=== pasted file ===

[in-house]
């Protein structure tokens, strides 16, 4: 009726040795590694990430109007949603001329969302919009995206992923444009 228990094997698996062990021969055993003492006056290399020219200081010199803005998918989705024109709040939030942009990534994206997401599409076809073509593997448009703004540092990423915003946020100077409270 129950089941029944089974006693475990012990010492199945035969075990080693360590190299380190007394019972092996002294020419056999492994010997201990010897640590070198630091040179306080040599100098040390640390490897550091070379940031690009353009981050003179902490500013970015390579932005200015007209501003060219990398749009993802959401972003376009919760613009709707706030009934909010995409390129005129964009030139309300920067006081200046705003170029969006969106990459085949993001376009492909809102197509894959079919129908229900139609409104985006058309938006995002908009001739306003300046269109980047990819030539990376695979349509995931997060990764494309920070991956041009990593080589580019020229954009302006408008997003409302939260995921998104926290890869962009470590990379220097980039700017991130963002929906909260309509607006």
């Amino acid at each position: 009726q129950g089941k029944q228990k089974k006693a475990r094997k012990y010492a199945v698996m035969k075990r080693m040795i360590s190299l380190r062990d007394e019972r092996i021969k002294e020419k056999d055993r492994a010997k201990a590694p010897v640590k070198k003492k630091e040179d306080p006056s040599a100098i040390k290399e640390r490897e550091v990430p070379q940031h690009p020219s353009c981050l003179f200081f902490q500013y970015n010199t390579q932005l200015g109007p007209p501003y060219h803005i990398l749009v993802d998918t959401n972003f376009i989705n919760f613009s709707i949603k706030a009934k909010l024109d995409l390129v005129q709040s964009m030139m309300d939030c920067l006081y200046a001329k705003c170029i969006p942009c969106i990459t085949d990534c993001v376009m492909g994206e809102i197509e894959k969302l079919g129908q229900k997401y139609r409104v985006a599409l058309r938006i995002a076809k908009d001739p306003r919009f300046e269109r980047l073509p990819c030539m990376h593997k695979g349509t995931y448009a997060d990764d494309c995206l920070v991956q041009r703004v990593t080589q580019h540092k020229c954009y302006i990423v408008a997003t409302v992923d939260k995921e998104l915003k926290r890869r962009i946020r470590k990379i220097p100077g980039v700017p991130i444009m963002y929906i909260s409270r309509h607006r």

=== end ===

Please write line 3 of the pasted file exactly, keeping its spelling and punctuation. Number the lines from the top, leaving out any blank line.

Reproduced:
């Amino acid at each position: 009726q129950g089941k029944q228990k089974k006693a475990r094997k012990y010492a199945v698996m035969k075990r080693m040795i360590s190299l380190r062990d007394e019972r092996i021969k002294e020419k056999d055993r492994a010997k201990a590694p010897v640590k070198k003492k630091e040179d306080p006056s040599a100098i040390k290399e640390r490897e550091v990430p070379q940031h690009p020219s353009c981050l003179f200081f902490q500013y970015n010199t390579q932005l200015g109007p007209p501003y060219h803005i990398l749009v993802d998918t959401n972003f376009i989705n919760f613009s709707i949603k706030a009934k909010l024109d995409l390129v005129q709040s964009m030139m309300d939030c920067l006081y200046a001329k705003c170029i969006p942009c969106i990459t085949d990534c993001v376009m492909g994206e809102i197509e894959k969302l079919g129908q229900k997401y139609r409104v985006a599409l058309r938006i995002a076809k908009d001739p306003r919009f300046e269109r980047l073509p990819c030539m990376h593997k695979g349509t995931y448009a997060d990764d494309c995206l920070v991956q041009r703004v990593t080589q580019h540092k020229c954009y302006i990423v408008a997003t409302v992923d939260k995921e998104l915003k926290r890869r962009i946020r470590k990379i220097p100077g980039v700017p991130i444009m963002y929906i909260s409270r309509h607006r």